A few years ago I was flying back to Lagos from Phuket and felt a surging pain in my stomach on the flight between Phuket and Bangkok.  I tried wishing the pain away and pretending it was indigestion but on the transfer bus from the plane and the terminal I felt so nauseous I almost passed out.  I found the nearest toilet and threw up mightily, making a right racket as I did so.  I then spun around 180 degrees and emptied myself from the other end.  You know how it is.  I had an hour or so to wait until my connecting flight to Dubai, and so took some Imodium and Alka-Seltzer hoping these would settle my stomach.  I kept these down for a few minutes and then threw the lot up again.  In such situations I simply stop eating believing, correctly or not, that if you don’t eat then the bug has nothing to feed on and will starve.  Even if this is bollocks I have found that eating nothing for a day will cure any stomach upsets I typically encounter.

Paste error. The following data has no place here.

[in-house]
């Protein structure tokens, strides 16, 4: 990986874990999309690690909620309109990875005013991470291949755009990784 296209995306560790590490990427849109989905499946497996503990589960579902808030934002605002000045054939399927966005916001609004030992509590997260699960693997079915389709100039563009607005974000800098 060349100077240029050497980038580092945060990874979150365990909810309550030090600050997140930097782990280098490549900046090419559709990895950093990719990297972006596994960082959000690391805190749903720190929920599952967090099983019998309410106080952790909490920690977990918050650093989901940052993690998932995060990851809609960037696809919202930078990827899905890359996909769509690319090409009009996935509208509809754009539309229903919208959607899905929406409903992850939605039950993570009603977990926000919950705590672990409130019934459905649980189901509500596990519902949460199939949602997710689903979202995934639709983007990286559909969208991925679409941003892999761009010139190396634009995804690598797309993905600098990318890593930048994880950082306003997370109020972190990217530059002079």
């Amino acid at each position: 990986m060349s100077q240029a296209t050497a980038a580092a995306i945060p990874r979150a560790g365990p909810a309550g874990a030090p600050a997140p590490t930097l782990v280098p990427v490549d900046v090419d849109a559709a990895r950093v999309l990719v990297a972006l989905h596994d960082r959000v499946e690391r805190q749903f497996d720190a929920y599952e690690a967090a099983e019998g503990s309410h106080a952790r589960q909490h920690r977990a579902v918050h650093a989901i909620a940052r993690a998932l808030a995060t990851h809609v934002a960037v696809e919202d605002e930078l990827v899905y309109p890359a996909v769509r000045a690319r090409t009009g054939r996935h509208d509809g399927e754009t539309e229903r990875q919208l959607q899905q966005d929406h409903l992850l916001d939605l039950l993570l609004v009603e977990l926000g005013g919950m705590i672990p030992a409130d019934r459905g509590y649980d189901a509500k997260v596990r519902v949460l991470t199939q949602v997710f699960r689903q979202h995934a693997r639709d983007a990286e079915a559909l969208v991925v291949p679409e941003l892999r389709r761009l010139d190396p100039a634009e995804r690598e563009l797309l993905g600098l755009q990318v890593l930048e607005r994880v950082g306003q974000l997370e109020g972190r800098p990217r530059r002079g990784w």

By the time I came to board the flight I was feeling a bit better, and so took my seat.  Only when we started rumbling down the taxiway I began to feel queasy.  I was sat with the window beside me on my right side, an empty seat beside me (thank God) and a middle-aged man was in the third seat beside the aisle.  As the engines roared for takeoff I felt the pain in my stomach flare up and for the first time in my life I reached for the air sickness bag, into which I threw up just as the nose wheel parted company with the tarmac.  I mentioned before I made a racket being sick, and for some reason I do.  Something to do with the air being pushed past the vocal chords, but I sound like I’m roaring like wounded bull.  I made so much noise that I could be heard by everybody on the lower deck of an Airbus A380 over the noise of four General Electric jet engines on takeoff mode.